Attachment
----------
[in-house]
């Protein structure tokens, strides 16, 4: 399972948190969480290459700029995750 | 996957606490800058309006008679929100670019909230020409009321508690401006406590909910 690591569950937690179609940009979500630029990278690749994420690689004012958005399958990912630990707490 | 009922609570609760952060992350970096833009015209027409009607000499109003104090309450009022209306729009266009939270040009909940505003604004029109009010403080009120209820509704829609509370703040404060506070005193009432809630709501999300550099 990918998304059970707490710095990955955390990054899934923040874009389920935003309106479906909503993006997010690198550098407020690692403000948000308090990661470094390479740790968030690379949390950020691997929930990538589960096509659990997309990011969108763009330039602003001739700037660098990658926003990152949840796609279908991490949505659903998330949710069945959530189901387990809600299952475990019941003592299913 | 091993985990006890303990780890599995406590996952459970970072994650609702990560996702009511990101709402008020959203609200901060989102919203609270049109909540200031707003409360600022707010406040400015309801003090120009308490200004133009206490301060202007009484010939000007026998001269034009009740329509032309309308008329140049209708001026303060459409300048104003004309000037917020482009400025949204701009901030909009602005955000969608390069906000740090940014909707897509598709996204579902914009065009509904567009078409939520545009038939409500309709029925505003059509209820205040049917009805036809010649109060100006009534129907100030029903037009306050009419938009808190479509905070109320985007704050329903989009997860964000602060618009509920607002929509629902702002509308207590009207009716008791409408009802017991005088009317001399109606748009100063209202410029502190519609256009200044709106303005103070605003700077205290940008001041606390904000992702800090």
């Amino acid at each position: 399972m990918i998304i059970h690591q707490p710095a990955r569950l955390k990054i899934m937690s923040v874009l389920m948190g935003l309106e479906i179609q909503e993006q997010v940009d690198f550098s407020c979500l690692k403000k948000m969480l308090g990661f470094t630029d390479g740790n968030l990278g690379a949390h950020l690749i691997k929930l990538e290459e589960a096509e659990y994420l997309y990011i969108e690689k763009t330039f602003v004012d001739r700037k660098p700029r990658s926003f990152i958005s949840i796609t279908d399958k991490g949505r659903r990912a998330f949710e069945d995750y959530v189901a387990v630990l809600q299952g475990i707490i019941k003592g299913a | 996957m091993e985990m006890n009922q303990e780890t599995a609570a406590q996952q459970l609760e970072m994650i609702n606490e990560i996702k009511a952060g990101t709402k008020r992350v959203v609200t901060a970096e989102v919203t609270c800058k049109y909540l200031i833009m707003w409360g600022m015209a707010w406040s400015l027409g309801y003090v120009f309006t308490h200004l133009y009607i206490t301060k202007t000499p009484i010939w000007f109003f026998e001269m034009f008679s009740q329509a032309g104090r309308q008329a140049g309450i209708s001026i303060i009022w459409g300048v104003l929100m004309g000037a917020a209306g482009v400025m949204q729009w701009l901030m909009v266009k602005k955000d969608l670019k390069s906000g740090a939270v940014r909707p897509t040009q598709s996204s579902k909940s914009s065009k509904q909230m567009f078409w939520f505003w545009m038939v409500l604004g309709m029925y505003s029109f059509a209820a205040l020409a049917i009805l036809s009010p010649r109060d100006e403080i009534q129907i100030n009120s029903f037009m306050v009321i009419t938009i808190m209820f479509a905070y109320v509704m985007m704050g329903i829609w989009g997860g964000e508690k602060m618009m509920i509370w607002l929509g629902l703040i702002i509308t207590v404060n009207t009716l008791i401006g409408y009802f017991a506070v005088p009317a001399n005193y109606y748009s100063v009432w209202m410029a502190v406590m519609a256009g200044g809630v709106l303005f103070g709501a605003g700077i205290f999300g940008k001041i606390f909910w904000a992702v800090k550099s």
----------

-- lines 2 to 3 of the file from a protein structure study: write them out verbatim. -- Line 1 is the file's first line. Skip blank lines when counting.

């Protein structure tokens, strides 16, 4: 399972948190969480290459700029995750 | 996957606490800058309006008679929100670019909230020409009321508690401006406590909910 690591569950937690179609940009979500630029990278690749994420690689004012958005399958990912630990707490 | 009922609570609760952060992350970096833009015209027409009607000499109003104090309450009022209306729009266009939270040009909940505003604004029109009010403080009120209820509704829609509370703040404060506070005193009432809630709501999300550099 990918998304059970707490710095990955955390990054899934923040874009389920935003309106479906909503993006997010690198550098407020690692403000948000308090990661470094390479740790968030690379949390950020691997929930990538589960096509659990997309990011969108763009330039602003001739700037660098990658926003990152949840796609279908991490949505659903998330949710069945959530189901387990809600299952475990019941003592299913 | 091993985990006890303990780890599995406590996952459970970072994650609702990560996702009511990101709402008020959203609200901060989102919203609270049109909540200031707003409360600022707010406040400015309801003090120009308490200004133009206490301060202007009484010939000007026998001269034009009740329509032309309308008329140049209708001026303060459409300048104003004309000037917020482009400025949204701009901030909009602005955000969608390069906000740090940014909707897509598709996204579902914009065009509904567009078409939520545009038939409500309709029925505003059509209820205040049917009805036809010649109060100006009534129907100030029903037009306050009419938009808190479509905070109320985007704050329903989009997860964000602060618009509920607002929509629902702002509308207590009207009716008791409408009802017991005088009317001399109606748009100063209202410029502190519609256009200044709106303005103070605003700077205290940008001041606390904000992702800090």
């Amino acid at each position: 399972m990918i998304i059970h690591q707490p710095a990955r569950l955390k990054i899934m937690s923040v874009l389920m948190g935003l309106e479906i179609q909503e993006q997010v940009d690198f550098s407020c979500l690692k403000k948000m969480l308090g990661f470094t630029d390479g740790n968030l990278g690379a949390h950020l690749i691997k929930l990538e290459e589960a096509e659990y994420l997309y990011i969108e690689k763009t330039f602003v004012d001739r700037k660098p700029r990658s926003f990152i958005s949840i796609t279908d399958k991490g949505r659903r990912a998330f949710e069945d995750y959530v189901a387990v630990l809600q299952g475990i707490i019941k003592g299913a | 996957m091993e985990m006890n009922q303990e780890t599995a609570a406590q996952q459970l609760e970072m994650i609702n606490e990560i996702k009511a952060g990101t709402k008020r992350v959203v609200t901060a970096e989102v919203t609270c800058k049109y909540l200031i833009m707003w409360g600022m015209a707010w406040s400015l027409g309801y003090v120009f309006t308490h200004l133009y009607i206490t301060k202007t000499p009484i010939w000007f109003f026998e001269m034009f008679s009740q329509a032309g104090r309308q008329a140049g309450i209708s001026i303060i009022w459409g300048v104003l929100m004309g000037a917020a209306g482009v400025m949204q729009w701009l901030m909009v266009k602005k955000d969608l670019k390069s906000g740090a939270v940014r909707p897509t040009q598709s996204s579902k909940s914009s065009k509904q909230m567009f078409w939520f505003w545009m038939v409500l604004g309709m029925y505003s029109f059509a209820a205040l020409a049917i009805l036809s009010p010649r109060d100006e403080i009534q129907i100030n009120s029903f037009m306050v009321i009419t938009i808190m209820f479509a905070y109320v509704m985007m704050g329903i829609w989009g997860g964000e508690k602060m618009m509920i509370w607002l929509g629902l703040i702002i509308t207590v404060n009207t009716l008791i401006g409408y009802f017991a506070v005088p009317a001399n005193y109606y748009s100063v009432w209202m410029a502190v406590m519609a256009g200044g809630v709106l303005f103070g709501a605003g700077i205290f999300g940008k001041i606390f909910w904000a992702v800090k550099s």